‘Grounds for Success’ Helps New U.Va. Employees Link Past, Present and Future

As new University of Virginia employees arrived at their orientation session, they put a small, brightly colored sticky tab on a wall map of the University Grounds to show where they worked.

At the end of one session of the newly revamped program, dubbed “Grounds for Success,” the new faculty, staff and administrators found their place at U.Va. in other ways and offered this kind of feedback:

“It made me feel like I was joining a team or a family.”

“I appreciate the opportunity to reflect on why we’re here and what our roles are in the larger whole of the university.”

“I really enjoyed the history and the introduction to U.Va. culture.”

The new program, held about every two weeks, focuses on activities that involve a group of up to 25 new employees. By design, they are led to consider what part they play in the community.

The Human Resources employee development team that designed and operates the program includes Diane Ober, a training specialist who coordinates the program; Jo Ellen Wilkins, a learning and development specialist; and Tamara Sole, the director of Employee Development and the Leadership Development Center.

“The information we provide at ‘Grounds for Success’ applies to all individuals associated with U.Va., regardless of position or title,” Sole said. “We each share the University’s rich heritage and have a stake in its future. We believe ‘Grounds for Success’ is a wonderful opportunity to build collaborative networks across Grounds – it simply helps unite us all.”

“U.Va. supports and encourages a culture of leadership,” said Susan Carkeek, vice president and chief human resources officer. “Leadership begins with a feeling of investment in and connection to the University, and Grounds for Success fosters that from your very first day on Grounds.” 

Previously, the new employee orientation lasted all day and was separated into faculty and staff meetings. New employees spent a lot of time filling out forms and listening to a range of representatives from around Grounds.

Now, in a half-day session, the new employees – office assistants, physicians, bus drivers, lab technicians, information technology specialists, coordinators and political science professors, just to name a few at a recent session – sit in small mixed groups, usually in the Newcomb Hall Kaleidoscope Room. They explore what U.Va. is all about through stories and fun facts, and then they explore the University on foot.

In one exercise, cards were distributed to the groups, each with an old photo that depicted a moment from U.Va. history. The group members talked about the images and tried to guess the date when things happened: for example, when the Rotunda Annex was built or when the College admitted the first undergraduate class of women.

Then, one of the two Human Resources orientation leaders went through the dozen cards and helped fill in the blanks.

To get a face-to-face perspective on many of the places, the new employees take a walking tour of the Academical Village and read aloud quotes from individuals who had been there at the historic moments.

To inject some humor in the orientation program, new employees also watch a funny and upbeat video of  “Stuff Students Say,” which features a lot of the traditional lingo often heard around Grounds.

In addition to cultivating a sense of history and community, another goal of the revised program is to give the employees the right information at the right time, Ober said.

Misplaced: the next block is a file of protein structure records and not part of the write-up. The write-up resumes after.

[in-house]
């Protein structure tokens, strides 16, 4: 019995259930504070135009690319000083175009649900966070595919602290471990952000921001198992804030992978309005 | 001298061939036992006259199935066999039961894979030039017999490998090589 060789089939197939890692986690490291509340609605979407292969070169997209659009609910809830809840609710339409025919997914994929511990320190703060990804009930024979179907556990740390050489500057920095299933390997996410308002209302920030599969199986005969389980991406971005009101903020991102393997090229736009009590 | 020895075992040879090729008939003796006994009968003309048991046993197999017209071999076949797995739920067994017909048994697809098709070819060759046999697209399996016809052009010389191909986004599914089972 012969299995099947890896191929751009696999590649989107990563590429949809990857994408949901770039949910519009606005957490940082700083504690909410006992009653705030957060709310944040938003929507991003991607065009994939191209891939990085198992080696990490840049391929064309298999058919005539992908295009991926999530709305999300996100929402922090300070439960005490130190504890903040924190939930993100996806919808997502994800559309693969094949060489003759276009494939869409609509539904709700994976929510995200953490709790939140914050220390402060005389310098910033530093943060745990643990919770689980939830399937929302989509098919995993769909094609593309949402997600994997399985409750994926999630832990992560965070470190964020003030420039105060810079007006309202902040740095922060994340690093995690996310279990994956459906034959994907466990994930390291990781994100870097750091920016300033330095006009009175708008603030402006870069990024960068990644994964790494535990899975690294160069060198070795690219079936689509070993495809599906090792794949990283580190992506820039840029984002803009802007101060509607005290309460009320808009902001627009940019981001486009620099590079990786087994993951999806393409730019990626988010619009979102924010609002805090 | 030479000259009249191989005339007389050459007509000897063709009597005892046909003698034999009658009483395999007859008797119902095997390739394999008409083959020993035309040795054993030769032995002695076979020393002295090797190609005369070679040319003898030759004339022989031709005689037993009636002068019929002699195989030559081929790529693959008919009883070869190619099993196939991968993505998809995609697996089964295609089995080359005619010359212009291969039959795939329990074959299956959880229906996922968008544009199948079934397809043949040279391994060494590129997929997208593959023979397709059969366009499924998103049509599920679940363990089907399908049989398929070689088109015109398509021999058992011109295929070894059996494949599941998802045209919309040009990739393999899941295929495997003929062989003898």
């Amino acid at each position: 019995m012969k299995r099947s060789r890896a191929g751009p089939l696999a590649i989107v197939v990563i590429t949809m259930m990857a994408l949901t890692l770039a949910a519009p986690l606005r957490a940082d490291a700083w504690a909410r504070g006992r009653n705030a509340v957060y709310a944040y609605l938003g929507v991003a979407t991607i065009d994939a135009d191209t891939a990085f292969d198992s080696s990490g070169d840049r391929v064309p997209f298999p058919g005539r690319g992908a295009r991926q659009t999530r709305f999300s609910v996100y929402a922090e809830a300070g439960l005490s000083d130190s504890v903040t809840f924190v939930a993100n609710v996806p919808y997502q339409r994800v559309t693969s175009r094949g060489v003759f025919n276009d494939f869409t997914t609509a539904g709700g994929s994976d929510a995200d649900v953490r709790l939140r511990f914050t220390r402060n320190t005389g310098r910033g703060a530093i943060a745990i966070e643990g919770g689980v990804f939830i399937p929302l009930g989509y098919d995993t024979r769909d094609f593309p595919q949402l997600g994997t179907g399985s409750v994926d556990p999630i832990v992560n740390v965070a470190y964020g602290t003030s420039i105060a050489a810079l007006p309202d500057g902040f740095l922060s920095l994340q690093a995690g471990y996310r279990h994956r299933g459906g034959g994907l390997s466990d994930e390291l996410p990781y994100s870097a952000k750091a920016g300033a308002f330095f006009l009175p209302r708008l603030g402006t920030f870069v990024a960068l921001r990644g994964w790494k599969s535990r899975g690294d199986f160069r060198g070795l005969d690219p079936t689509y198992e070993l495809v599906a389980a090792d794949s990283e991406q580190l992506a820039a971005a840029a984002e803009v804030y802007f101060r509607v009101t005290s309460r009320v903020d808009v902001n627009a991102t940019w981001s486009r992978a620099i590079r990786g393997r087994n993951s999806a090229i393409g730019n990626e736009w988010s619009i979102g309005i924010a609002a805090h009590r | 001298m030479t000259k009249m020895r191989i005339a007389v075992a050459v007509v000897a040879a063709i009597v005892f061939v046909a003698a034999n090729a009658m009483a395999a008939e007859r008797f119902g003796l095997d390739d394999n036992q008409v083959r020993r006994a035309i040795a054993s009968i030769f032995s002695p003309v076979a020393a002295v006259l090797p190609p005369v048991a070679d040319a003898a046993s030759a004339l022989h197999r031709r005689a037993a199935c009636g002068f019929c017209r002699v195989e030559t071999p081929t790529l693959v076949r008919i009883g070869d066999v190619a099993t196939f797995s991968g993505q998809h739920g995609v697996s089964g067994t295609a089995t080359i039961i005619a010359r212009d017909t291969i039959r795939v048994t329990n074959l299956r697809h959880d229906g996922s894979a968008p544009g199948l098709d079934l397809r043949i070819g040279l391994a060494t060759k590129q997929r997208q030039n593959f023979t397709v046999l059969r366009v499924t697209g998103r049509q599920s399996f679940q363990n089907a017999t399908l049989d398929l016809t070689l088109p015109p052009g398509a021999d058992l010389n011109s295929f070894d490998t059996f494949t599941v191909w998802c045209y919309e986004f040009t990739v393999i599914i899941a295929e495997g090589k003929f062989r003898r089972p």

The program consists of three components: besides the orientation workshop, a checklist included in a take-away folder has another timeline of what each employee should do over the first six months, such as obtaining a U.Va. identification card and email account, signing up for direct deposit of their paychecks and completing four online learning modules.

Orientation leaders urge the new employees to complete the modules, which cover information on benefits, payroll, policies and security, within the first two weeks.

Wilkins noted, “We added flexibility to the program. Participants spend just half a day of scheduled time in class. The e-learning and checklist are generally done in the work location and are always available, so they can be completed around the new employee’s other calendar obligations within the identified time frames.”

Even though it’s a streamlined and more efficient process, there is still a lot of material to present, so organizers invited a revolving group of facilitators from the Human Resources staff to take part.

Sue Haas, director of information technology for Human Resources, joined Ober to lead part of a recent session.

“It’s inspiring to be a part of and to say, ‘It’s important that you are here,’ and to inspire others to make their careers here,” Haas said.

One way that the program facilitates that goal is a discussion of U.Va.’s “Four Pillars,” or focus areas –  teaching, research, public service and patient care. Workers are asked to write down what they do and which pillar (or pillars) they support.

The facilitators offer a short primer on the mission and values of the University, including maintaining the quality of the faculty and the student experience, preparing for future enrollment growth, performing global outreach, and supporting community diversity and sustainability efforts. They also introduce a brief overview of the University’s top leaders and key statistics to introduce the latest strategic planning ideas.

Then they made it personal, giving each person a blank timeline card and asking, “Imagine where you fit in. Think of your future here and how you’re helping to build the future of U.Va.

“What might you contribute?”

Media Contact

Anne E. Bromley

University News Associate Office of University Communications